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Updated: June 8, 2013 09:11 IST

Staff shortage, limited counters mar admissions

  • Sanjna Sudan
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In the first three days of Delhi University’s admission season, nearly 1,300 general category forms and about 750 Scheduled Castes/Scheduled Tribes and Persons With Disability category forms have reportedly been submitted manually at the South Campus office.

However, with only two counters for buying admission forms and only one counter for submission being operational, the shortage of staff is proving to be an issue with enthusiastic admission seekers.

“There is just one counter with three people who are handling the entire submission process of both general and reserved categories. Obviously there will be a lot of crowd,” said applicant Arzoo.

Deputy Dean Students’ Welfare South Campus Dinesh Varshney acknowledged the problem.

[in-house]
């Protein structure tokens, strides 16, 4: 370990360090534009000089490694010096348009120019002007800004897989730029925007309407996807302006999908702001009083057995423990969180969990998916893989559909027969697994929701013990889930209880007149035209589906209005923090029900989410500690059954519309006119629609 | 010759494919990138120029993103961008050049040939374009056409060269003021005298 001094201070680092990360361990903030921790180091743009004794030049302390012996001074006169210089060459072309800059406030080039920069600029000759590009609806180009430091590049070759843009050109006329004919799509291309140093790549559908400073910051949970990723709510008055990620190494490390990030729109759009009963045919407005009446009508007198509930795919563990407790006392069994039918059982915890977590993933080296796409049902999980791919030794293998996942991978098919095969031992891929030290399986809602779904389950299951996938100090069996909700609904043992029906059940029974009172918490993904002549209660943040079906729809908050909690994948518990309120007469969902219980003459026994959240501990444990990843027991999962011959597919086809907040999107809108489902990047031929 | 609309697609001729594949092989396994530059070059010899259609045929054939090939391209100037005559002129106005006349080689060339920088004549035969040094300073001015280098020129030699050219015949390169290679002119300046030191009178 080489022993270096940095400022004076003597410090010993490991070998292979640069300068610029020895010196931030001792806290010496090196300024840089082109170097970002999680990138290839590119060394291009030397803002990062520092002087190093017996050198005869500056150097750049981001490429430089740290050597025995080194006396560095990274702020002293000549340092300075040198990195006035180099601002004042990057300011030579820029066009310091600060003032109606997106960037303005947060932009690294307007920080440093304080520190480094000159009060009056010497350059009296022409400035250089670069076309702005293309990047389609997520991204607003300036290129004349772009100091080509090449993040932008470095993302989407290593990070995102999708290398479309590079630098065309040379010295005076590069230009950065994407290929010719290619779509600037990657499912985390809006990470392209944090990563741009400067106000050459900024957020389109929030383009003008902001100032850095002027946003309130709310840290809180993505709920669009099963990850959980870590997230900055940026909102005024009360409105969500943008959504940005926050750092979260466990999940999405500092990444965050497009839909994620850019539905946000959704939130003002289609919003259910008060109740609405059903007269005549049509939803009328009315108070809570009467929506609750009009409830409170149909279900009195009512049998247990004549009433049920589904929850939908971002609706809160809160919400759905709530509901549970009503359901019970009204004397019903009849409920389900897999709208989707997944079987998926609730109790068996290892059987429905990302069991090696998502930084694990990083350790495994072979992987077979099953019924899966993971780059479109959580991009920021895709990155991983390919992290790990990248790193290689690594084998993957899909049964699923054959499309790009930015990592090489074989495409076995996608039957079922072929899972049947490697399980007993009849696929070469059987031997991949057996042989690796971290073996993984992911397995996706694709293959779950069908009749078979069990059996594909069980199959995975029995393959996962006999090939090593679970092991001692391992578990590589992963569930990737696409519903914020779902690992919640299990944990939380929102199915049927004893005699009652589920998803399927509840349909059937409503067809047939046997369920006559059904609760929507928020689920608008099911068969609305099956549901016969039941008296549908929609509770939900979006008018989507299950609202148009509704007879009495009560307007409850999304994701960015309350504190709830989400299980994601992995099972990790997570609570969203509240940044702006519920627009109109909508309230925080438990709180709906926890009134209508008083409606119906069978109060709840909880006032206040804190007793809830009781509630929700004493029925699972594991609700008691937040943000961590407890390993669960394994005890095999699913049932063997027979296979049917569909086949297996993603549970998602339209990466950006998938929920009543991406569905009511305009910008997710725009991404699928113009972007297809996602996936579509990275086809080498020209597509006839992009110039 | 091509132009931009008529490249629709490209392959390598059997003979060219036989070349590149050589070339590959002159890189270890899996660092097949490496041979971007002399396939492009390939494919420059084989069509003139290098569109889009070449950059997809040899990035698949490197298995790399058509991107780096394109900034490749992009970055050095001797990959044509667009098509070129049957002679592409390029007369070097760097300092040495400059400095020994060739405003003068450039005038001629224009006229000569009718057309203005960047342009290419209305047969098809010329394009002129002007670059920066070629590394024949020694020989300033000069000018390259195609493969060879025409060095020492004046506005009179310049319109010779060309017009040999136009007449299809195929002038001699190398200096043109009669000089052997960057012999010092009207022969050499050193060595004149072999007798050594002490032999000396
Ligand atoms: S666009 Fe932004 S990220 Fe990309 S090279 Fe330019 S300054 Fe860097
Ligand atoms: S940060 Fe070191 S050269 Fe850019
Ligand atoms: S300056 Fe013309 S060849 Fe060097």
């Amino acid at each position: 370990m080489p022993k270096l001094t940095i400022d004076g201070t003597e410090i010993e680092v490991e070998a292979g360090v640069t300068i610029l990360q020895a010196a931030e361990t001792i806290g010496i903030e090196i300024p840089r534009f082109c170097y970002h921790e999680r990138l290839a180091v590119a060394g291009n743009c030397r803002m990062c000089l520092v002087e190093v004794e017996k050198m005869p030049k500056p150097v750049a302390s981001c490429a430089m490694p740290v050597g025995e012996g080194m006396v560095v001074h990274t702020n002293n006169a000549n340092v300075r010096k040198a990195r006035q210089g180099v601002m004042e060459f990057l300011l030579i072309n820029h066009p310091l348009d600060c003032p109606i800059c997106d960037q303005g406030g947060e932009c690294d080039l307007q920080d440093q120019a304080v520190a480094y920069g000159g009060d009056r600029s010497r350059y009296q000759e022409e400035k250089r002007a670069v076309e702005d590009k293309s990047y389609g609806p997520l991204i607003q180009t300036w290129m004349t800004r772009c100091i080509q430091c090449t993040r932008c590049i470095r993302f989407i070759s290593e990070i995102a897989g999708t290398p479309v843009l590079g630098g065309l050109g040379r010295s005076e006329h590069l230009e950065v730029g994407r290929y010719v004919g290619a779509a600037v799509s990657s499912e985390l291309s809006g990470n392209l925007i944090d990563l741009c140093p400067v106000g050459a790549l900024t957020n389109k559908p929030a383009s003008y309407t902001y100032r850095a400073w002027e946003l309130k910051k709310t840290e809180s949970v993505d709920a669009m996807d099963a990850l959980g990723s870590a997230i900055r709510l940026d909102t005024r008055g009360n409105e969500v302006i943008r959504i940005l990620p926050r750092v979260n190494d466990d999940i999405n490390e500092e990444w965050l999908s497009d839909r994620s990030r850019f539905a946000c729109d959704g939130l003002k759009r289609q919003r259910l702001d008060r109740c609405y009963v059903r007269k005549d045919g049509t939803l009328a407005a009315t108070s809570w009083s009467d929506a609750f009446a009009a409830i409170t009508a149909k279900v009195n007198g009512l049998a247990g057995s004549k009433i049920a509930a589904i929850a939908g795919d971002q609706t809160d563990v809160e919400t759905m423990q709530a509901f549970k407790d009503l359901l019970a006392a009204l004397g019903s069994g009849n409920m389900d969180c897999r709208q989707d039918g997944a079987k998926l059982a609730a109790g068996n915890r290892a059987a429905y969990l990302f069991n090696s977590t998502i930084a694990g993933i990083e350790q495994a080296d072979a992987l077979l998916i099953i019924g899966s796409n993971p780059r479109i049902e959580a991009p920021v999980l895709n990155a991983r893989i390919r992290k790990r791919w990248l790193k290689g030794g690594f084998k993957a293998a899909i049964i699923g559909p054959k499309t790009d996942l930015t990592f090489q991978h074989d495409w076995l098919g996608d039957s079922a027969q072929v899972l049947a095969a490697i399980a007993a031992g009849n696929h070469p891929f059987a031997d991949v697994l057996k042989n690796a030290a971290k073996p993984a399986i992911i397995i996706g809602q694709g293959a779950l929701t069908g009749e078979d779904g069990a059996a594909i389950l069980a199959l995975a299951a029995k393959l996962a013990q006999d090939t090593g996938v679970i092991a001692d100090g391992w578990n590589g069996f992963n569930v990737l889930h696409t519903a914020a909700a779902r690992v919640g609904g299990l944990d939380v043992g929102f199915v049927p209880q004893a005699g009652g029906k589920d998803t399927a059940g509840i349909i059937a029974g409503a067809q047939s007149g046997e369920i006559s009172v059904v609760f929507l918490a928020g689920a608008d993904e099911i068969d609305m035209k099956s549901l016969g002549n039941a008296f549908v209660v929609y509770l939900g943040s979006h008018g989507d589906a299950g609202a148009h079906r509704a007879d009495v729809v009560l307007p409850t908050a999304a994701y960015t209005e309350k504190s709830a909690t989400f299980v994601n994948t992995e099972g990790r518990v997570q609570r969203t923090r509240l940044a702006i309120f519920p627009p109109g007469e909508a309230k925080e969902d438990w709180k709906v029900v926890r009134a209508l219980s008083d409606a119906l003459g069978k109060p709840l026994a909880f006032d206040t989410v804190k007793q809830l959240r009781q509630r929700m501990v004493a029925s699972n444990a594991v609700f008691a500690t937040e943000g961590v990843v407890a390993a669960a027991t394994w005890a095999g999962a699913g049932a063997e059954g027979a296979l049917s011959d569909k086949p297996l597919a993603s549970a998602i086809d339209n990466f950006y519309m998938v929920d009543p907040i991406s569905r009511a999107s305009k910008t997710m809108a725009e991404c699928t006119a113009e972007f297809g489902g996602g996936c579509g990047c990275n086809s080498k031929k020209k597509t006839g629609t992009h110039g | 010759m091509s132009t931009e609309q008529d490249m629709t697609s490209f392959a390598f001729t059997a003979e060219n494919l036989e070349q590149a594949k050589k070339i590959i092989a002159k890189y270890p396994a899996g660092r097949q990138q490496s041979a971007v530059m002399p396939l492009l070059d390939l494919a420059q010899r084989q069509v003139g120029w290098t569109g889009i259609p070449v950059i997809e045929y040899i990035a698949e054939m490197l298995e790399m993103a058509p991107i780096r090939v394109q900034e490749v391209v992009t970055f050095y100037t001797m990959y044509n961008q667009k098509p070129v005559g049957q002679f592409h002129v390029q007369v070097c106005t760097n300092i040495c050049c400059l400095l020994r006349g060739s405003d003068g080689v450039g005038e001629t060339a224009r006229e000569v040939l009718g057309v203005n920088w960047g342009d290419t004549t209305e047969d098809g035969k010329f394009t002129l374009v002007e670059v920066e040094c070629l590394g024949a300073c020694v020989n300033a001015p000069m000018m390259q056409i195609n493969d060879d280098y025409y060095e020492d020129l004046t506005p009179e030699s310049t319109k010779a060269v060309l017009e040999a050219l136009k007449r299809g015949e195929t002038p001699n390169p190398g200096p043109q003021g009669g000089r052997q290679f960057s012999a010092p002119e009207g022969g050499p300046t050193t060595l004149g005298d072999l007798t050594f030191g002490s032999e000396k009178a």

“We definitely have less staff this time, but the few people we have are working relentlessly.”

Moreover, he said, many students are still confused about online submissions due to last year’s debacle when the system had not worked over the first few days.

Also, many face the language barrier as forms are available only in English.

“A differently-abled boy with 80 per cent score visited me for counselling because he was from a Hindi medium background and could not comprehend the form,” Prof. Varshney said.

Online errors

The other issue plaguing admission seekers is regarding correcting errors in the online form.

“I filled an incorrect date of birth for my son in his online form. So I came all the way from Gurgaon to get that corrected, only to discover that it cannot be done,” said an agitated man who had to buy an over-the-counter form.

Apart from this, B.Com aspirants have been facing a hard time. While mathematics is no longer a compulsory subject to pursue B.Com Honours as far as the university in concerned, many colleges still insist that the subject be studied by the applicant in Class XII to be eligible for the course.

Many applicants and their parents have reacted against this saying that while students intending to study the erstwhile three-year B.Com course were able to do so, that is no longer the case.

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